Drug and suicide deaths rise as US life expectancy drops

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Drug and suicide deaths rise as US life expectancy drops

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Image caption On average, the US population can expect to live around 78 years – nearly a decade less than the world's highest life expectancy rate

Life expectancy in the US has dropped once again, thanks in part to rising suicide and drug overdose rates, according to new government reports.

The Centers for Disease Control (CDC) found nearly 70,000 more Americans died in 2017 than 2016, with rising rates of death among 25- to 44-year-olds.

Thursday's reports revealed synthetic opioid-related overdose death rates rose by 45% on average, nationwide.

The suicide rate is also the highest it has been in decades.

Americans can expect to live just over 78 years and six months on average – a 0.1 year drop from 2016, according to the report released on Thursday.

"Tragically, this troubling trend is largely driven by deaths from drug overdose and suicide," said CDC director Robert Redfield in a statement.

"Life expectancy gives us a snapshot of the nation's overall health and these sobering statistics are a wake-up call that we are losing too many Americans, too early and too often, to conditions that are preventable."

The top 10 leading causes of death – including heart disease, cancer, stroke, diabetes, and suicide – were the same as in 2016, accounting for the majority of deaths.

Only cancer death rates decreased by 2.1%, while the rates for most other causes increased.

US women continue to outlive men, and the death rate did decrease among 45- to 54-year-olds.

Between 2016 and 2017, mortality rates also decreased for black women, and there was no significant change in rates for black men and Hispanic Americans.

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Life expectancy in the US began dropping in 2015.

Monaco and Japan currently have the longest life expectancies in the world at 89 and 85 years. The UK's life expectancy is around 80 years.

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Media captionThe deadly truth of new drugs cocktail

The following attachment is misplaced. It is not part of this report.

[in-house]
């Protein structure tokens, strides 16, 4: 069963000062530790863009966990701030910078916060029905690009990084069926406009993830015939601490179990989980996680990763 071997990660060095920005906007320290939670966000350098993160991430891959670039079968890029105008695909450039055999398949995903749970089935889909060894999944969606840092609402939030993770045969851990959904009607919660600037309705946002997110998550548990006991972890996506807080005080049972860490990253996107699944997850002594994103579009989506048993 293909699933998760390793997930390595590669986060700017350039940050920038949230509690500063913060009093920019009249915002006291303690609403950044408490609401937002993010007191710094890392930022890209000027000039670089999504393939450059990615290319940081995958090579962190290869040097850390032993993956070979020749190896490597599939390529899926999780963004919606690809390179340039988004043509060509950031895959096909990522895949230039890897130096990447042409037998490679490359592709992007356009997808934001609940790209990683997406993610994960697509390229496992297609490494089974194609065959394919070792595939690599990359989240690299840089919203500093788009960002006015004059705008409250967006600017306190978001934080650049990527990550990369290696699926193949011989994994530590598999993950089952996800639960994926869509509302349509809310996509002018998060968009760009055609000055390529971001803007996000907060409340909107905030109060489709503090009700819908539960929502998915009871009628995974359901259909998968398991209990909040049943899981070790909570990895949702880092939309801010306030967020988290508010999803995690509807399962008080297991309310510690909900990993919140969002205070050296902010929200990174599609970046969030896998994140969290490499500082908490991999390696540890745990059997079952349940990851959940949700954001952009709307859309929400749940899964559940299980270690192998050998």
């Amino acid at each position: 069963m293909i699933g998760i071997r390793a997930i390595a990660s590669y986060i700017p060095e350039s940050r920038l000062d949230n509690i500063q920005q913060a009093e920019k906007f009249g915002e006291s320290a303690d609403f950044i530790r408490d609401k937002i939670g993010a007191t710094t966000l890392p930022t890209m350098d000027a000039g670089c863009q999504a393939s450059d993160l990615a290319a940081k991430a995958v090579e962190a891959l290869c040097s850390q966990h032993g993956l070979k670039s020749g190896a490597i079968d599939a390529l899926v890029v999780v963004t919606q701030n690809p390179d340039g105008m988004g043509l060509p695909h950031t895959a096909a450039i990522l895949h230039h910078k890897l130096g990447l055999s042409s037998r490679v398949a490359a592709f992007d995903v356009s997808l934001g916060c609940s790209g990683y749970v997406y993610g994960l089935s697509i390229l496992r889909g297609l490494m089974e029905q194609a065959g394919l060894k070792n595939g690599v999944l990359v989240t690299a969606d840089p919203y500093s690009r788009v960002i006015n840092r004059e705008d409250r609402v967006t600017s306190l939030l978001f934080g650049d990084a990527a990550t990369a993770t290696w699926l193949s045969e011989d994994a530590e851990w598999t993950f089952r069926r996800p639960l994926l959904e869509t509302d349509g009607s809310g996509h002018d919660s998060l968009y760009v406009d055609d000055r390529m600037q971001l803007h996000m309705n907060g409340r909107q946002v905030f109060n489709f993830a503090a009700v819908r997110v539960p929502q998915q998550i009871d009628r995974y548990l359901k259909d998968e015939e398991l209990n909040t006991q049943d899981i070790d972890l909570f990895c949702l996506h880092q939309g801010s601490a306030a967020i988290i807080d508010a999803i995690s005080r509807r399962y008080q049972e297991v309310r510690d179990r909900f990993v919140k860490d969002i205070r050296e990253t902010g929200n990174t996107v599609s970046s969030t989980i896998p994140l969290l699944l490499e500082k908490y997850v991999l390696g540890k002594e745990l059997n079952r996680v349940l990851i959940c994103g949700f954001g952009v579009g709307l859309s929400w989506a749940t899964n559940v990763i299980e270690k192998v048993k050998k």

Drug death rate up 16% per year

As the US grapples with an opioid crisis, overdoses claim more and more lives, the CDC report found. The age-adjusted death rate has gone up 16% per year since 2014.

Drug overdose deaths accounted for 70,237 deaths last year – nearly 10% higher than in 2016 – with a significantly higher rate of death among men, compared to women.

The death rate from overdoses caused by synthetic opioids like fentanyl increased by 45% in one year.

West Virginia saw the highest overdose death rate in 2017 at 58 per 100,000 people; Ohio, Pennsylvania and the US capital also topped the list.

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Media captionEmma and Toni's father took his own life, now they want to help more men speak out.

Steady increase in suicide

The CDC found suicide became the second leading cause of death for 10- to 34-year-olds in 2016, with rates increasing 33% between 1999 and 2017, according to the report.

Urban-area suicide rates were 16% higher in 2017 than 1999, and rural-area suicides increased by 53% over the same time period.

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Dr Jerry Reed of the National Action Alliance for Suicide Prevention told the BBC that suicide is not always just a mental health challenge.

"Economic conditions or livelihood opportunities in decline could lead people to positions where they're at risk. We need to intervene in both mental and public health cases," Dr Reed says.

Where to get help

From Canada or US: If you're in an emergency, please call 911

You can contact the US National Suicide Prevention Lifeline on 1-800-273-8255 or the Crisis Test Line by texting HOME to 741741

Young people in need of help can call Kids Help Phone on 1-800-668-6868

If you are in the UK, you can call the Samaritans on 116123

For support and more information on emotional distress, click here.

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